At last week’s Dana-Farber Marathon Challenge team meeting, Dr. Grayson Kimball gave us advice rooted in sports psychology to mentally prepare for the Boston Marathon. One piece of advice that I found particularly interesting had to do with creating positive mantras.
Dr. Kimball advised not setting goals like “I just don’t want to lose steam on Heartbreak Hill.” Even though the end result (making it through Heartbreak with good energy) is positive, the negative phrasing focuses you on failure. A positive alternative would be “I just want to make it to the top of Heartbreak Hill with strong strides.”
The same lesson can apply to mantras, the short phrases runners often choose to repeat to themselves when a run gets tough. A bad mantra? “Don’t stop.” A good alternative? “Keep going.”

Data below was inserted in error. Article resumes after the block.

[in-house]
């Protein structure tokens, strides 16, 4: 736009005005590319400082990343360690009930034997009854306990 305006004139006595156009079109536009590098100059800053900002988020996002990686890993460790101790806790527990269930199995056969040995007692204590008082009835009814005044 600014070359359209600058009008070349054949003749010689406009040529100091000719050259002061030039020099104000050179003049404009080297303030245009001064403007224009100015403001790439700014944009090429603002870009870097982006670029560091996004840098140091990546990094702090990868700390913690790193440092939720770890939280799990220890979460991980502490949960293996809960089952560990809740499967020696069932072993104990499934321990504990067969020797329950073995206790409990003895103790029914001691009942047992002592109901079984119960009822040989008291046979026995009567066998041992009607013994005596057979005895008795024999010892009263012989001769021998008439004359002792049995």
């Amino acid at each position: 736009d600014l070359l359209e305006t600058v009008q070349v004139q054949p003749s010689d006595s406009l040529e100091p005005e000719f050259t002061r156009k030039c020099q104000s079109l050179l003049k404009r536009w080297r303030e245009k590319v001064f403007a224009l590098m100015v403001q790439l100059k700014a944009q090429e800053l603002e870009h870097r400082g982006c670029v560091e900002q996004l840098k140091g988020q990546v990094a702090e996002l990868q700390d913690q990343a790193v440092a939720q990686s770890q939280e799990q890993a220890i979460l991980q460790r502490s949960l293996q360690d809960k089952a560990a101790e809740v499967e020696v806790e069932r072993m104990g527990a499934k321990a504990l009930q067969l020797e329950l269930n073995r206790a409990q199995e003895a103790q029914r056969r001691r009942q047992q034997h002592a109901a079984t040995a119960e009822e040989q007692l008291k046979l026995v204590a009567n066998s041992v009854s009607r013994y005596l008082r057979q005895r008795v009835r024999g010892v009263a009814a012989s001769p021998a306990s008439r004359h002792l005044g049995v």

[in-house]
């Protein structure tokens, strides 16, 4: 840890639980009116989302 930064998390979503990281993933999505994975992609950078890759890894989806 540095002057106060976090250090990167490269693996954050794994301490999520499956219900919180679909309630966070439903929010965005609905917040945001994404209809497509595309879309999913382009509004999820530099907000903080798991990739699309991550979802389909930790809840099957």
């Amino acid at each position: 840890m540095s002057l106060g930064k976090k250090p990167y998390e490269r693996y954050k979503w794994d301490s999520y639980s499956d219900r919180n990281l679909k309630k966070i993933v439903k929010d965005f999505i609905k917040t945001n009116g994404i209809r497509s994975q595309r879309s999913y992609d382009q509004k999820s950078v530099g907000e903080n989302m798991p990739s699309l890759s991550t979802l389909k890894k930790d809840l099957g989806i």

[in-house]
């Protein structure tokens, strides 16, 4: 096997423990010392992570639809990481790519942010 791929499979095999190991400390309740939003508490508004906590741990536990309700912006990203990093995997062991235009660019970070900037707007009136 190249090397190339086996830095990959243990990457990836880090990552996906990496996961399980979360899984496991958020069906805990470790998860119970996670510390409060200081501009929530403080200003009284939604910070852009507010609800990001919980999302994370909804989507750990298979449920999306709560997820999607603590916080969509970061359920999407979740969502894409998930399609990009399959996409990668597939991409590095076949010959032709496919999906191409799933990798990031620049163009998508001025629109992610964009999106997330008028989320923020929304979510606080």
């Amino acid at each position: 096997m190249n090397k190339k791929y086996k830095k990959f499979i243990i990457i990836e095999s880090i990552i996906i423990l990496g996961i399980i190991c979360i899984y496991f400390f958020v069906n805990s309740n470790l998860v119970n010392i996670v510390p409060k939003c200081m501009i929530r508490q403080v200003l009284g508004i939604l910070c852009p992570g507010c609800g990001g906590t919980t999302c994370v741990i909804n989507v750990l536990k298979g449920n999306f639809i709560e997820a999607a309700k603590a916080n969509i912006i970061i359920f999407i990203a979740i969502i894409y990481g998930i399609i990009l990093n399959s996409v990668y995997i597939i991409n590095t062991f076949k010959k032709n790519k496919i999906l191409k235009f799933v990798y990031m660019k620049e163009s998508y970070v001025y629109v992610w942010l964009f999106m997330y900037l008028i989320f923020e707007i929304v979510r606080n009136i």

I was glad to realize the mantras I fall back on most often are positively phrased:
- Just get the miles
- Just keep moving forward
- One foot in front of the other
(Obviously, I tend to focus on survival versus excellence in my times of need, but hey, whatever works.)
When I catch myself framing goals or mantras in the negative from now on, I’m going to try to be mindful about spinning them the other way. I’d rather focus on achievement than avoiding failure.
What positive mantras do you use in your running? How about your day-to-day life?